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Legal separation versus divorce

Countingsheep65 posted 7/6/2020 15:19 PM

Has anyone done a legal separation instead of divorce?


EllieKMAS posted 7/6/2020 15:28 PM

Depending on what state you're in, a legal separation usually stops the clock on alimony/spousal support. And most states also have a time limit for separation.

Just curious, but why are you exploring the S option and not the D option? Not that it's wrong, just personally think if I have to file paperwork to be legally separated, I might as well file for the whole enchilada.

Phoenix1 posted 7/6/2020 15:34 PM

I considered it initially, but ultimately went with D. I also have a colleague that was legally separated for about 15 years before finally getting a D.

If the state allows it (not all states do), and there are benefits at stake in a D (health benefits, retirement benefits, etc.) and NEITHER party is interested in getting married to anyone else, there is a purpose for it.

My colleague had those issues at play. The wife didn't want to lose her benefits, and the husband (colleague) didn't care about her staying on his plans. Everything else was split (assets/debts) and each was prohibited from obtaining any future assets/debts using the others' name, nor was either financially liable for future debts of the other.

The wife ended up moving out of state and moving in with a new boyfriend. The legal separation stayed in place, until the wife and new BF decided they wanted to get married. She filed for D after 15 years, and it got UGLY. Even though they had all these agreements in place, she wanted more. It became a long (read: expensive) drawn out contested D, and the wife did walk away with more. My colleague was furious, and regretted agreeing to the legal separation. He told me he felt absolutely nothing good came from it except the fact that the initial negotiation process was smooth, painless, quick (compared to a contested D) and worked well for over 15 years. The final fallout of ugliness and additional expense wiped out all the positives, in his estimation, and he said he wished he had just gone through the D from the beginning.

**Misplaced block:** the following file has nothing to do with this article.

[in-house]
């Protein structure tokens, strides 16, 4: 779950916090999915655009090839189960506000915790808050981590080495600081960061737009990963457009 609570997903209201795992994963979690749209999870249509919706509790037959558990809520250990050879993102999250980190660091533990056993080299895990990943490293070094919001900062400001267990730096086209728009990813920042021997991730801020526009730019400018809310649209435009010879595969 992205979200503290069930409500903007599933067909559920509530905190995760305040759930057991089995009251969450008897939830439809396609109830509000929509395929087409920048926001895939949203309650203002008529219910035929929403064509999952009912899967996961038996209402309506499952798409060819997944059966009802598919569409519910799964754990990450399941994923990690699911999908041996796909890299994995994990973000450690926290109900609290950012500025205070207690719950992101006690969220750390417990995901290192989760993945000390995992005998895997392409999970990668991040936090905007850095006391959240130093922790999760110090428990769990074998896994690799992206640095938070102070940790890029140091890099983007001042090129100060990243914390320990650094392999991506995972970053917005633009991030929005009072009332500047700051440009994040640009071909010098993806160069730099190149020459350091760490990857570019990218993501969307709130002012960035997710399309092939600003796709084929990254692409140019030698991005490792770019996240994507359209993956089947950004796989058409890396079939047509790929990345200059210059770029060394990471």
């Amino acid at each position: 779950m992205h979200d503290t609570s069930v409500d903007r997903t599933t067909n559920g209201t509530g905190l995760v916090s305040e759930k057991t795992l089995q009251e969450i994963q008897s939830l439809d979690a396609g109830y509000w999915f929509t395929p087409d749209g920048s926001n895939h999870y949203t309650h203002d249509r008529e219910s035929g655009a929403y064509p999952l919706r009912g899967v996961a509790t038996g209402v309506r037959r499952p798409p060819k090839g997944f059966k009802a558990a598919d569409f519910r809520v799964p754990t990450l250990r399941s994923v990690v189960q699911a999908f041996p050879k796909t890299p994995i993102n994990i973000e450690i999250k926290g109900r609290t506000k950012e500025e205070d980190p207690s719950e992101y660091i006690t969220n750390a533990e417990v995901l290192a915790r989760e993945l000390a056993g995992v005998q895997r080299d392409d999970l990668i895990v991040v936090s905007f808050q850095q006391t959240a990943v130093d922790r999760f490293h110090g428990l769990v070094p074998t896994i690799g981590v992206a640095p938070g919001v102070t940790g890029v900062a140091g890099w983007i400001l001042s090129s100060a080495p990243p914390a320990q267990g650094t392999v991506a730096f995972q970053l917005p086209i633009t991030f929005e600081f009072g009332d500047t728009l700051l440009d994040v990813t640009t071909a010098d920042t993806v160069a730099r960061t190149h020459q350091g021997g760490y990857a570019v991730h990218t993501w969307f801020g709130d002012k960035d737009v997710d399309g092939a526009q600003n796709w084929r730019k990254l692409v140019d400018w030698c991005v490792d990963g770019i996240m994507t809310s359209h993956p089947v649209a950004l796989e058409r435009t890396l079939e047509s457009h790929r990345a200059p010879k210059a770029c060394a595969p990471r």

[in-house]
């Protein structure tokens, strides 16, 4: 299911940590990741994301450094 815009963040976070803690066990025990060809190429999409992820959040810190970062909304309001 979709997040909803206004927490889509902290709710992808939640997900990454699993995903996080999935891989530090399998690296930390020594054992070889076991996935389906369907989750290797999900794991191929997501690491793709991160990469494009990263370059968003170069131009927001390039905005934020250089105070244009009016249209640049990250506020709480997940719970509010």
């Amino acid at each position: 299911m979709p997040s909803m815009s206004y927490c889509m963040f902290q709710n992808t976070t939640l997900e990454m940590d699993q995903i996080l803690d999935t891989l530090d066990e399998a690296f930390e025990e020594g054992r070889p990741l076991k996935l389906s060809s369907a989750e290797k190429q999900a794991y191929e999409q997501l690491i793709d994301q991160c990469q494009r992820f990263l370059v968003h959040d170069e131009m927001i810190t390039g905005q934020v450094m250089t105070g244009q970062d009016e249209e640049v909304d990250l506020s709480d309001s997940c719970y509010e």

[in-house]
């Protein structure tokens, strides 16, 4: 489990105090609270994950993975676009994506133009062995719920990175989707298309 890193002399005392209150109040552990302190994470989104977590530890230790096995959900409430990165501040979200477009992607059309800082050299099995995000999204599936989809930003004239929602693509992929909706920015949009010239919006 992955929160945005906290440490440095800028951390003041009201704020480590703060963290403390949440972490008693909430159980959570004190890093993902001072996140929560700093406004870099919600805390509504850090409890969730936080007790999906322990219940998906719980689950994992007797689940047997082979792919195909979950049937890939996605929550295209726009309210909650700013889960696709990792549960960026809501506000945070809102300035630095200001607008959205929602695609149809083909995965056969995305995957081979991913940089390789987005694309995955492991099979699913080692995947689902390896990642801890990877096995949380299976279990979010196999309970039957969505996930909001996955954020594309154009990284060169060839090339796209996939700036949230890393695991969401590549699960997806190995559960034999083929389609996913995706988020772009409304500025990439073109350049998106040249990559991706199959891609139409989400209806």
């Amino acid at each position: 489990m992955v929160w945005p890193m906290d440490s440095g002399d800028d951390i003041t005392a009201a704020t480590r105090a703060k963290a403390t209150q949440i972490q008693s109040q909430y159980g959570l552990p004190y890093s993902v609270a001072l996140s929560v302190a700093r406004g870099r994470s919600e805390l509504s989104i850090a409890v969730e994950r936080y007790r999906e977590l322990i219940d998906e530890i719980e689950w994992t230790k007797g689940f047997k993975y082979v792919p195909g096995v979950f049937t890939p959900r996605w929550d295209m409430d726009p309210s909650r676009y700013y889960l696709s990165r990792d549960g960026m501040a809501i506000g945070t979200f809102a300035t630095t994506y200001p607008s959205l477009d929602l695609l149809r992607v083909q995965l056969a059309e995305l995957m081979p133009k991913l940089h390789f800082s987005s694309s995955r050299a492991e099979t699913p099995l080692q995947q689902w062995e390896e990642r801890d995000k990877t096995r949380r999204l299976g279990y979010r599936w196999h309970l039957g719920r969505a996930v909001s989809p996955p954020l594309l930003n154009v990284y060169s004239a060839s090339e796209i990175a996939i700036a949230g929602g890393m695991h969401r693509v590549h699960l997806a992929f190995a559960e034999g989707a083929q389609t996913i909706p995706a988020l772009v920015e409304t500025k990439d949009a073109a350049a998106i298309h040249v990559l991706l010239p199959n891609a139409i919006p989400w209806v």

Take it for what it is worth as just one person's experience. I am also VERY glad I chose to D rather than legally separate. I would not have wanted ANY connection to Xhole.

Countingsheep65 posted 7/6/2020 23:14 PM

My only reason I would consider legal separation is only due to health care coverage.

Iím 55, been through cancer, I would never be able to afford it.

Iím no longer able to work full time due to severe arthritis in my back.

TheLostOne2020 posted 7/7/2020 08:42 AM

I'm in Northern VA, in VA you have to be separated for a year - unless you do an 'at fault' (I think). My ex and I got a mediator and so we are 'separated' until Jan 2nd 2021. That's when I submit the paperwork to a lawyer and I guess he puts his name on it and charges me $500 for it and 'bam' I'm divorced.

The pros of going through a mediator is that is was vastly cheaper than both of us hiring lawyers.

The cons are if you can't agree with your former partner on how to split things.

gmc94 posted 7/7/2020 10:05 AM

i believe it varies state to state, but the gist is that the couple is divorced in every way except for the term "divorced". Most states can convert the legal separation decree and turn it into a divorce decree relatively easily - just a matter of inserting the magic divorce language (irreconcilable differences, irretrievable breakdown, etc)

I would be wary of folks who do legal S vs D for healthcare. Many plans have language that says the spouse is no longer able to get the benefit if they legally separate. And if the plan you presently have would continue to provide coverage to a legally separated spouse, that could change if the spouse with the insurance changes jobs.

Just something to consider.

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